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Big Data Journal: Article

Nine Biggest Data Encryption Myths, Busted

Battling common misperceptions about encryption and key management

Rarely a day goes by that you don't hear about a data breach. Hospital records stolen. Social media accounts hacked. Education transcripts revealed. Every industry is susceptible and every company is at risk. The result can be embarrassing and expensive at best and absolutely crippling at worst, with potential fines, time-consuming lawsuits, and subsequent loss of customer trust.

The steady pace of breaches reinforces the need for encryption as a last line of defense. Recently however, one of the oldest and most effective security tactics has been largely relegated to an afterthought in today's new cloud and big data environments.

This is the result of some common misperceptions about encryption and key management related to cost, performance and ease of use.

Today we set the record straight, breaking down the nine biggest encryptions myths.

Myth 1: Encryption is only for organizations that have compliance requirements. Certainly any company in a regulated industry that mandates data security and privacy should encrypt. That's a no brainer. But a better way to think about encryption is this: if you've got data about your products, customers, employees or market, that you believe is sensitive/competitive, then you should ALWAYS encrypt it, whether there's a legal obligation or not.

Myth 2: SSL encrypts data everywhere.
SSL only encrypts data in motion; it does not cover data at rest. As data is written to disk, whether it's stored for one minute or several years, it should be encrypted.

Myth 3: Encryption is too complicated and requires too many resources.
Data encryption can be as complicated or as easy as you want to make it. The key is to understand the type of data that needs to be encrypted, where it lives and who should have access to it. There are plenty of readily available, easy to use and affordable encryption tools on the market. If application performance is important, look for a transparent data encryption solution that sits beneath the application layer and does not require modifications to your operating system, application, data or storage.

Myth 4: Encryption will kill database performance.
There are a number of factors that impact database performance, and encryption is just one. Application-level encryption tends to pack the greatest performance hit, while the file-level encryption penalty is much lower. For maximum application performance, run block-level encryption on a system utilizing the Intel AES-NI co-processor.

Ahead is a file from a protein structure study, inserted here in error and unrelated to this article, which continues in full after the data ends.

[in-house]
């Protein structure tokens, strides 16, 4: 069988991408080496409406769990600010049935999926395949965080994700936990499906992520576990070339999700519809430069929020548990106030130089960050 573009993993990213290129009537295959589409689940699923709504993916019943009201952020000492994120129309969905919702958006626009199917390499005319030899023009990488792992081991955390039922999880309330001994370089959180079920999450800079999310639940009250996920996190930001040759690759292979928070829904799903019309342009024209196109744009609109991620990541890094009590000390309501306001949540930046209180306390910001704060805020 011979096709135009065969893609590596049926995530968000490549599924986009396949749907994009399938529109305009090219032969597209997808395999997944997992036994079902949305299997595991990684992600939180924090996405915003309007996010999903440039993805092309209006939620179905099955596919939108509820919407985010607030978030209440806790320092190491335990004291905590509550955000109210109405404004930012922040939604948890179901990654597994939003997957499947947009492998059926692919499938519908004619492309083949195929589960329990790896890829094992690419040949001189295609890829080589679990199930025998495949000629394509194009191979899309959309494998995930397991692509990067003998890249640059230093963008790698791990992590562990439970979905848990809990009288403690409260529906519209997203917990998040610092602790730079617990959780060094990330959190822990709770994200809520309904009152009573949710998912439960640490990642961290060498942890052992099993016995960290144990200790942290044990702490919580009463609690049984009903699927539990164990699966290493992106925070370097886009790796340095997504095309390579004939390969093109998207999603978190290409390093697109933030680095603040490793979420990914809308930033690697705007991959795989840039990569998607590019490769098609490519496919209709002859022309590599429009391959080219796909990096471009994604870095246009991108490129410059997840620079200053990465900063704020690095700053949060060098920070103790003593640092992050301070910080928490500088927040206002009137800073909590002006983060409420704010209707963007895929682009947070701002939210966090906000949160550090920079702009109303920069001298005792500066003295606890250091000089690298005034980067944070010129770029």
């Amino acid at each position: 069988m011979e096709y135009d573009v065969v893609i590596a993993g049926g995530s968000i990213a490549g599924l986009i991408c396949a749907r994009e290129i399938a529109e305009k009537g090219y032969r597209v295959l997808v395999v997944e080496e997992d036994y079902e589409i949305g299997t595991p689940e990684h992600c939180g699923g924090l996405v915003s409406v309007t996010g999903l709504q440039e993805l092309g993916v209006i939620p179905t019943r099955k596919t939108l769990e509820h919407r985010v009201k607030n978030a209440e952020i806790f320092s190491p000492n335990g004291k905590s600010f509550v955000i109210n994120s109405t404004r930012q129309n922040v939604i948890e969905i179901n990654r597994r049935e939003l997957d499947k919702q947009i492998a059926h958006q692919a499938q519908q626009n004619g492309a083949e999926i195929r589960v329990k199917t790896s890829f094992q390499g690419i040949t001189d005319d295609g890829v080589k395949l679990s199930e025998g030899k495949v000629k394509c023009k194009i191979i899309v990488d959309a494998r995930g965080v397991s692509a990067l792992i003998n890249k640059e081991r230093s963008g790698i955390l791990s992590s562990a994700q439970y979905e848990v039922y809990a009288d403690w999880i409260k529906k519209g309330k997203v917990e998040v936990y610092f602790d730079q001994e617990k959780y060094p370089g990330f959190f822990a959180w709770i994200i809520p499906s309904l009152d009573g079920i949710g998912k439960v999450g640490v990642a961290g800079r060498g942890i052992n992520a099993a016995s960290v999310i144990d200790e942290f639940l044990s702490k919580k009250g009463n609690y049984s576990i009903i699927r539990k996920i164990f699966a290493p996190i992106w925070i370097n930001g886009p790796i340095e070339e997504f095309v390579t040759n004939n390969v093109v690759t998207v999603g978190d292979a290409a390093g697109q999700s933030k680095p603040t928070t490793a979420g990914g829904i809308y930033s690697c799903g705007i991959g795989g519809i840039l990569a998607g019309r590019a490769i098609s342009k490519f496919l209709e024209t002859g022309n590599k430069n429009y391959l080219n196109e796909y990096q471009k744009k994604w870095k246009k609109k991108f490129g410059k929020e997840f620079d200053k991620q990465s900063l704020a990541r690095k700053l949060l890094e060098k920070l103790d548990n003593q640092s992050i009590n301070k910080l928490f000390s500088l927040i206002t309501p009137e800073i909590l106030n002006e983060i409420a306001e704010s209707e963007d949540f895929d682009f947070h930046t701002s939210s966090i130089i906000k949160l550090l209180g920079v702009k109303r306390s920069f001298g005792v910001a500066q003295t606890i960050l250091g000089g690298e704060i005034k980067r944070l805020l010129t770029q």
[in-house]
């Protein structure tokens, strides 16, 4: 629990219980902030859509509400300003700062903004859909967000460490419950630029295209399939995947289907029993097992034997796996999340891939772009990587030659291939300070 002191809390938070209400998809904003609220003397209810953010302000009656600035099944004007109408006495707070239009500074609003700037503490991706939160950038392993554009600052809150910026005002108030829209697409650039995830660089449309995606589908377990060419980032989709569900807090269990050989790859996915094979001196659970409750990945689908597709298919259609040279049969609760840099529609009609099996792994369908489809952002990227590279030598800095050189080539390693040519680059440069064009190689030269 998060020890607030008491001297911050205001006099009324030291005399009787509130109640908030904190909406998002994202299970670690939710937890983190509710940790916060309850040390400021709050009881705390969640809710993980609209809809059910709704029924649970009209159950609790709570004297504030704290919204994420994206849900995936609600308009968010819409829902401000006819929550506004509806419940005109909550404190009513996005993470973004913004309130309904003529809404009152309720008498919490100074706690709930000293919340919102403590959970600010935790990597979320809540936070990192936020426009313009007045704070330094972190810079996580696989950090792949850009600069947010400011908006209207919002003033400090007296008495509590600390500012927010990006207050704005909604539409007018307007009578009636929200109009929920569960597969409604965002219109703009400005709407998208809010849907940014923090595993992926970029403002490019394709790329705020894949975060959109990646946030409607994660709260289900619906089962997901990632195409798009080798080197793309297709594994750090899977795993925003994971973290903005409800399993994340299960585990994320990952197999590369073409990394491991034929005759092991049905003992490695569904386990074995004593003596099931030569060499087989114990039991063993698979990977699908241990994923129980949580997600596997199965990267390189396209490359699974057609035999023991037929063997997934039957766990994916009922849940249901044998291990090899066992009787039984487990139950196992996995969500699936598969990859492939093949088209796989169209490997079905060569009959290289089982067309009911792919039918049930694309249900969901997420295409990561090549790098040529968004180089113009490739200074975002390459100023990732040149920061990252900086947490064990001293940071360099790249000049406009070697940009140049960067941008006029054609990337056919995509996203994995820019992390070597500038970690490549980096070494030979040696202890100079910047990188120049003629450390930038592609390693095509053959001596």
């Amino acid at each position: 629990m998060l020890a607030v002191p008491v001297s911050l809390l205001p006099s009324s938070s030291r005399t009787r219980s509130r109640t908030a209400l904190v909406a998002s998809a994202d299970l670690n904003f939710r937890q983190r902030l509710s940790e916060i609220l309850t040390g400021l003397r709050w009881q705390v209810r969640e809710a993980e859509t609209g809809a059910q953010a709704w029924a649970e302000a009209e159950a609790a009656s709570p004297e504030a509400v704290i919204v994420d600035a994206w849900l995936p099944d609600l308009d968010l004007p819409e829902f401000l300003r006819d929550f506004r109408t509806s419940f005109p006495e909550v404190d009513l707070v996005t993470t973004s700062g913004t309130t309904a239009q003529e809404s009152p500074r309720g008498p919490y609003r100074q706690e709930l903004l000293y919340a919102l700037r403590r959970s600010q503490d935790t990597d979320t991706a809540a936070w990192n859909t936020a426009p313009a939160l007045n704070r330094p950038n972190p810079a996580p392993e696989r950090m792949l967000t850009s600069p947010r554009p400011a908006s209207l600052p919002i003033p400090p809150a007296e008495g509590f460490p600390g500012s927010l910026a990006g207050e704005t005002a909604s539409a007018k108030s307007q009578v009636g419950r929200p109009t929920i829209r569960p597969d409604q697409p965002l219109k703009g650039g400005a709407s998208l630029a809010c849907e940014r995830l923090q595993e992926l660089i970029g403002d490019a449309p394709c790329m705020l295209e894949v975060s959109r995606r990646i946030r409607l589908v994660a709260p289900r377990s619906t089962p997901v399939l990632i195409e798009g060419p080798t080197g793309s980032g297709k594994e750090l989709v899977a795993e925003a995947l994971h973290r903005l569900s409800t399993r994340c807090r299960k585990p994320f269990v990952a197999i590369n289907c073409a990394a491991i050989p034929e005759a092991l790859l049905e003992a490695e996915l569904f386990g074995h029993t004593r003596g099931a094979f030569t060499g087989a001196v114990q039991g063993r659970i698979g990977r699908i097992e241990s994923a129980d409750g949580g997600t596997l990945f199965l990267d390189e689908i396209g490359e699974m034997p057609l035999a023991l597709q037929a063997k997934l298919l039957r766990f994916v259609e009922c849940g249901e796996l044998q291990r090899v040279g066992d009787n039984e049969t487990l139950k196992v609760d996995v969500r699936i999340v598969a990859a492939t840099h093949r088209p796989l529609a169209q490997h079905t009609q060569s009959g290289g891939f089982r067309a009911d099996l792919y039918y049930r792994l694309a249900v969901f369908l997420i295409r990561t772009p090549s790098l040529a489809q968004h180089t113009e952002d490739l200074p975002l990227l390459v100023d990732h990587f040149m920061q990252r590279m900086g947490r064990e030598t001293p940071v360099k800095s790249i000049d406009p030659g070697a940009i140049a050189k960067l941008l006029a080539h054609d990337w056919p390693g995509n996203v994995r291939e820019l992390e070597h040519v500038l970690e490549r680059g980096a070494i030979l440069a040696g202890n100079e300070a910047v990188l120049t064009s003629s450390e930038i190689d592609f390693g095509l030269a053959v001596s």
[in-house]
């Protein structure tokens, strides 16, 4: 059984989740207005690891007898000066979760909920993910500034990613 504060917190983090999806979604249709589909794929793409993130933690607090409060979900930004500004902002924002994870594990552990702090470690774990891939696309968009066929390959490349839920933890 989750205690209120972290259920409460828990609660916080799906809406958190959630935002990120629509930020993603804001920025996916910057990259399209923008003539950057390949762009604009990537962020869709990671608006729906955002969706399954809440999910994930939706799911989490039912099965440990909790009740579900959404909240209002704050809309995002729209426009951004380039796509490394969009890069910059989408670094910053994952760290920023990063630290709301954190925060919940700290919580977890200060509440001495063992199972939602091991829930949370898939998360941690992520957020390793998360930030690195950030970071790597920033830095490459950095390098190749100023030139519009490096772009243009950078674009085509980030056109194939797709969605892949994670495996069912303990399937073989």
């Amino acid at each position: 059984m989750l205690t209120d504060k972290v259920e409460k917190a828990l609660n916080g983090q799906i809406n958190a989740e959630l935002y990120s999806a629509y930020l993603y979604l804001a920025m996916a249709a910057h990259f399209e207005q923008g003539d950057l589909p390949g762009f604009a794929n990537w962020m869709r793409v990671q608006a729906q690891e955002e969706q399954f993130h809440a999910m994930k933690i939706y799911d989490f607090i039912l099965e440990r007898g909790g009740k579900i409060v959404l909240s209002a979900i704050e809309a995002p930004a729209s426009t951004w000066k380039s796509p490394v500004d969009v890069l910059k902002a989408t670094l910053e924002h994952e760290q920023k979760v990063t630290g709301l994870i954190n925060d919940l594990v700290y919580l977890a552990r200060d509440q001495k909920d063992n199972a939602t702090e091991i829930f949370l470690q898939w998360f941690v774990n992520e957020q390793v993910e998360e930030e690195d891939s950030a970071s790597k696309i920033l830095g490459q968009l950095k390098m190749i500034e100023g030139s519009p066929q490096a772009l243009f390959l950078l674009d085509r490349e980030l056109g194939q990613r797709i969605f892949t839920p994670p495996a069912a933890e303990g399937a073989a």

Myth 5: Encryption doesn't make the cloud more secure.
On the contrary, in many cases storing encrypted data in the cloud is oftentimes more secure than keeping it on premises where insiders may have easier access. To ensure the safekeeping of encrypted data in the cloud, make sure you, not your cloud provider, maintain control of the encryption keys. If your provider requires you to hand over your keys, find another cloud service.

Myth 6: Encrypted data is secure data.
Too many organizations fail to effectively manage their encryption keys, either storing them on the same server as the encrypted data or allowing a cloud provider to manage them. Storing the key on the same server as your data or handing them over to your cloud provider is akin to locking your car and leaving the keys in the door. Good key management, with strong policy enforcement makes all the difference.

Myth 7: Key management requires expensive, cloud-adverse hardware.
While this was once true, today there are effective software-based solutions that enable organizations to deploy key management in the cloud or on premises. These solutions can typically be provisioned far faster than hardware security modules (HSMs), are very cloud friendly and meet most compliance statutes.

Myth 8: If your data is encrypted, it can't be stolen.
There is no security solution that will protect your data 100%. In fact, companies should operate with the mindset that their data can and likely will be compromised at some point in time. Data encryption can make the breach aftermath much more palatable though, since encrypted data cannot be decrypted without the key

Myth 9: Encryption is old school. I need a newer security technology to protect big data.
Data encryption is a proven security technique that works very well in modern NoSQL environments. As big data projects move from pilot to production, sensitive data such as protected health information (PHI), financial records, and other forms of personally identifiable information (PII) will likely be captured, processed, analyzed and stored.  Encryption is just as integral to securing data in NoSQL as it is in traditional relational database systems.

Firewalls and VPNs can provide some protection against data breaches and theft, but there is no substitute for strong encryption and effective key management, especially in big data and cloud environments. Now that the biggest myths have been busted, there's no longer an excuse not to encrypt.

More Stories By David Tishgart

After spending years at large corporations including Dell, AMD and BMC, David Tishgart joined the startup ranks leading product marketing for Gazzang. Focused on security for big data, he helps communicate the benefits and challenges that big data can present, offering practical solutions. When not ranting about encryption and key management, you can find David clamoring for a big data application that can fine tune his fantasy football team.

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